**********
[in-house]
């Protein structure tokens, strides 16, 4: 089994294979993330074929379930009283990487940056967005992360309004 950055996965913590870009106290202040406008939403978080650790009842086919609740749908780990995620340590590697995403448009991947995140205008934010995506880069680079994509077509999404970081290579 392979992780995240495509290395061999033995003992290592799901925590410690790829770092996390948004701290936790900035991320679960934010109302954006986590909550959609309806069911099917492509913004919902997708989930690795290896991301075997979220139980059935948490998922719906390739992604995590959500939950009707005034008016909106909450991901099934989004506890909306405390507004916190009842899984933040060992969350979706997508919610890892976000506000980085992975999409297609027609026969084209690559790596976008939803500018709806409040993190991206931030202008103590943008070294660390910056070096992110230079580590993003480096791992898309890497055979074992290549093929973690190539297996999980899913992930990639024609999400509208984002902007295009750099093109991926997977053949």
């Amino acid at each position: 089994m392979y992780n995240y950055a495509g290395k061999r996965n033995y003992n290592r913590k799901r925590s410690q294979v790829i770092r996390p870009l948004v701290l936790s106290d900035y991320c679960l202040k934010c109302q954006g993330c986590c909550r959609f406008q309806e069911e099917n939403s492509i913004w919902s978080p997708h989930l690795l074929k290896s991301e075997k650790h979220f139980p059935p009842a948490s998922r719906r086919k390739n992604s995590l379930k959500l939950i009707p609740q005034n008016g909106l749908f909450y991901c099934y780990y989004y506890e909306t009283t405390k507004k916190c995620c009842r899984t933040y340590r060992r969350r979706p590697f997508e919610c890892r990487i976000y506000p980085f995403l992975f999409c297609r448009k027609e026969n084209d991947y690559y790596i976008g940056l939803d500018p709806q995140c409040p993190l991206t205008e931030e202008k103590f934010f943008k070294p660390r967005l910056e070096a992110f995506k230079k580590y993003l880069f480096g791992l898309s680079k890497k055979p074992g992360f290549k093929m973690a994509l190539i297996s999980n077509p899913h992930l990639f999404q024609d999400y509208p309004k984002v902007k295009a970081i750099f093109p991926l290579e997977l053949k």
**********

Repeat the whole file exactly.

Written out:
[in-house]
């Protein structure tokens, strides 16, 4: 089994294979993330074929379930009283990487940056967005992360309004 950055996965913590870009106290202040406008939403978080650790009842086919609740749908780990995620340590590697995403448009991947995140205008934010995506880069680079994509077509999404970081290579 392979992780995240495509290395061999033995003992290592799901925590410690790829770092996390948004701290936790900035991320679960934010109302954006986590909550959609309806069911099917492509913004919902997708989930690795290896991301075997979220139980059935948490998922719906390739992604995590959500939950009707005034008016909106909450991901099934989004506890909306405390507004916190009842899984933040060992969350979706997508919610890892976000506000980085992975999409297609027609026969084209690559790596976008939803500018709806409040993190991206931030202008103590943008070294660390910056070096992110230079580590993003480096791992898309890497055979074992290549093929973690190539297996999980899913992930990639024609999400509208984002902007295009750099093109991926997977053949």
């Amino acid at each position: 089994m392979y992780n995240y950055a495509g290395k061999r996965n033995y003992n290592r913590k799901r925590s410690q294979v790829i770092r996390p870009l948004v701290l936790s106290d900035y991320c679960l202040k934010c109302q954006g993330c986590c909550r959609f406008q309806e069911e099917n939403s492509i913004w919902s978080p997708h989930l690795l074929k290896s991301e075997k650790h979220f139980p059935p009842a948490s998922r719906r086919k390739n992604s995590l379930k959500l939950i009707p609740q005034n008016g909106l749908f909450y991901c099934y780990y989004y506890e909306t009283t405390k507004k916190c995620c009842r899984t933040y340590r060992r969350r979706p590697f997508e919610c890892r990487i976000y506000p980085f995403l992975f999409c297609r448009k027609e026969n084209d991947y690559y790596i976008g940056l939803d500018p709806q995140c409040p993190l991206t205008e931030e202008k103590f934010f943008k070294p660390r967005l910056e070096a992110f995506k230079k580590y993003l880069f480096g791992l898309s680079k890497k055979p074992g992360f290549k093929m973690a994509l190539i297996s999980n077509p899913h992930l990639f999404q024609d999400y509208p309004k984002v902007k295009a970081i750099f093109p991926l290579e997977l053949k």